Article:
Promising novel approaches in various B-cell malignancies

POLARIX: polatuzumab vedotin in DLBCL

For more than 20 years, the R-CHOP regimen consisting of rituximab, cyclophosphamide, doxorubicin, vincristine, and prednisone has been the standard of care in the first-line treatment of diffuse large B-cell lymphoma (DLBCL). However, as only 60-70 % of patients achieve cure [1, 2], there is a need to improve on these results. The antibody-drug conjugate polatuzumab vedotin that targets CD79b has already shown activity in combination with rituximab or obinutuzumab plus cyclophosphamide, doxorubicin, and prednisone (CHP) in a phase II study conducted in the first-line setting of DLBCL [3]. Based on these insights, the international, randomized, double-blind, phase III POLARIX trial tested polatuzumab vedotin in combination with rituximab and CHP (Pola-R-CHP) against R-CHOP for 6 cycles. This was followed by 2 additional doses of rituximab.

Patients with previously untreated DLBCL and International Prognostic Index (IPI) scores of 2-5 participated in the trial. Progression-free survival (PFS) was defined as the primary endpoint. The primary analysis presented by Tilly et al. at ASH 2021 after a median follow-up of 28.2 months included approximately 440 individuals in each arm [4]. Seventy percent of them were older than 60 years, more than 85 % had Ann Arbor stages III or IV, and 62 % in each arm had high-intermediate or high risk according to IPI.

Lasting complete remissions with Pola-R-CHP

The primary endpoint of the POLARIX study was met. Pola-R-CHP significantly prolonged PFS compared to R-CHOP, demonstrating a 27 % reduction in the risk of disease progression or death (HR, 0.73; p < 0.02). At 24 months, 76.7 % vs. 70.2 % of patients in the experimental and control arms, respectively, were progression-free. Consistent with the PFS finding, the event-free survival analysis yielded a 25 % risk reduction (HR, 0.75; p = 0.02). In both arms, approximately 95 % of patients responded to treatment. Complete response (CR) rates were similar at 86.6 % and 82.7 %, respectively. However, disease-free survival findings indicated that patients who achieved CR with Pola-R-CHP were more likely to maintain remission than those obtaining CR on R-CHOP treatment (HR, 0.70). Overall survival did not differ yet at the time of the analysis.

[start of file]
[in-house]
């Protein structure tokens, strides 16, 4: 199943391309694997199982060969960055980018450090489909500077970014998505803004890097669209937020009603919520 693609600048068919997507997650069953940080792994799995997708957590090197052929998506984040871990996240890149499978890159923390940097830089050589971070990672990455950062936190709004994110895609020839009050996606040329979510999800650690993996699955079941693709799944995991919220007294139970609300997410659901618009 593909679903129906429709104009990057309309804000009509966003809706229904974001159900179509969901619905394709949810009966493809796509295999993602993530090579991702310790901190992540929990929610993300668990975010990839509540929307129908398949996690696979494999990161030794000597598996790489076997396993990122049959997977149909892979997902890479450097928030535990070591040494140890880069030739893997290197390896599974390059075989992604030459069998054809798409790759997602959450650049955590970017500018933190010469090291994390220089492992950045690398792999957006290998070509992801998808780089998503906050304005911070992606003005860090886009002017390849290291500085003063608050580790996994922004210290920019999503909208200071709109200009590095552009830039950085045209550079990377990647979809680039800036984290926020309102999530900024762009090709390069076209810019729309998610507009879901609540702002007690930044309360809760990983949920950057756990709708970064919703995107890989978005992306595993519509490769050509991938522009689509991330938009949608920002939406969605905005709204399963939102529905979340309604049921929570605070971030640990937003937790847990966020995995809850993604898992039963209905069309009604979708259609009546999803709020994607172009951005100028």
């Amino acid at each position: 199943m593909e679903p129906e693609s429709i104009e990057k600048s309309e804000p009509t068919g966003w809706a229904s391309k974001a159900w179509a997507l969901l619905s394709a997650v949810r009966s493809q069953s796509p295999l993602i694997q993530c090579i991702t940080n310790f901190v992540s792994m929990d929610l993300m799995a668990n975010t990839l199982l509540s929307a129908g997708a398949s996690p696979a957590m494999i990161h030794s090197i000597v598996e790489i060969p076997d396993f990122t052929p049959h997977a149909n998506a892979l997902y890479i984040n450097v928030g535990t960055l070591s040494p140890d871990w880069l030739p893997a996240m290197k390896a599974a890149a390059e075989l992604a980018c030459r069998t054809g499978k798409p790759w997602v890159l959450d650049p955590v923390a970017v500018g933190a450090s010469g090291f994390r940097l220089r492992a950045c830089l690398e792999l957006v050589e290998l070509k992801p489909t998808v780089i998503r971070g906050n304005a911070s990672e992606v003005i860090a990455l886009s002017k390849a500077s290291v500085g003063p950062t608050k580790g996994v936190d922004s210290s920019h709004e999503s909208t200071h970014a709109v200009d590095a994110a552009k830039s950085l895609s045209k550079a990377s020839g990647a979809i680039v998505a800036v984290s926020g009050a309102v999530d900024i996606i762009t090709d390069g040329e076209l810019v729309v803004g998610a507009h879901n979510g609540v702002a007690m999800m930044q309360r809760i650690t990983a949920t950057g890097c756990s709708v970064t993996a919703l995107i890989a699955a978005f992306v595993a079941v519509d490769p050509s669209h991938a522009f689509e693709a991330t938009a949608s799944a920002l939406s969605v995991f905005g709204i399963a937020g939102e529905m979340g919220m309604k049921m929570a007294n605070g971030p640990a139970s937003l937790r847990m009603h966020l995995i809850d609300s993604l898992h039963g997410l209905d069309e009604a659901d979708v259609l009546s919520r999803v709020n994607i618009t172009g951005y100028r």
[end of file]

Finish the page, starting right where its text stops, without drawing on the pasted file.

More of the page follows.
The percentages of patients receiving subsequent treatments were lower in the experimental arm for all types of therapies (Figure 1). Regarding safety, the regimes showed comparable profiles; peripheral neuropathy, nausea, neutropenia, and anemia were among the most commonly observed adverse events (AEs) for both strategies. However, the incidence of diarrhea was increased in the Pola-R-CHP arm compared to the R-CHOP arm, as well as the rates of febrile neutropenia episodes without more profound neutropenia or specific infections. In both arms, grade 3/4 events occurred in approximately 58 %, and AEs leading to discontinuation of any study drug emerged in 6.2 % vs. 6.6 %. Fewer dose reductions of any study drug due to AEs were observed in the Pola-R-CHP arm (9.2 % vs. 13.0 %).

As the authors emphasized, these results support the use of Pola-R-CHP in the initial management of patients with DLBCL and intermediate or high risk. Exploratory analyses of the POLARIX trial are ongoing regarding various subgroups and other prognostic classification systems.

Figure 1: Percentages of patients treated with Pola-R-CHP and R-CHOP in the POLARIX trial who received subsequent anti-lymphoma therapies

Figure 1: Percentages of patients treated with Pola-R-CHP and R-CHOP in the POLARIX trial who received subsequent anti-lymphoma therapies

Bispecific antibody mosunetuzumab: phase II expansion

Mosunetuzumab is a bispecific antibody that redirects T cells to eliminate malignant B cells by binding to CD3 on T cells and CD20 on B cells [5]. In patients with relapsed/refractory follicular lymphoma (FL) and ≥ 2 prior therapies, mosunetuzumab has shown encouraging efficacy and manageable safety in the phase I setting [6]. Findings obtained in the international, single-arm, pivotal phase II expansion study were presented by Budde et al. at ASH 2021 [7].

This analysis included 90 patients with FL grade 1-3a after ≥ 2 prior regimens including ≥ 1 anti-CD20 antibody and ≥ 1 alkylating agent. They received fixed-duration treatment with 3-weekly mosunetuzumab; those who achieved CR after 8 cycles discontinued their treatment at that time, while those who showed partial response or disease stabilization after 8 cycles went on to receive a total of 17 cycles. Step-up dosing was performed in cycle 1 to mitigate cytokine release syndrome (CRS) and to allow for a higher targeted dose. Hospitalization was not mandatory. CR as best response by independent review facility constituted the primary endpoint and was assessed against the 14 % historical control CR rate [8]. After a median number of 3 prior treatment lines, approximately 50 % of patients were double refractory to any prior anti-CD20/alkylator therapy. Likewise, more than 50 % had experienced disease progression within 24 months (POD24). These are indicators for advanced disease and elevated risk commonly associated with poor prognosis.

Deep responses in heavily pretreated FL patients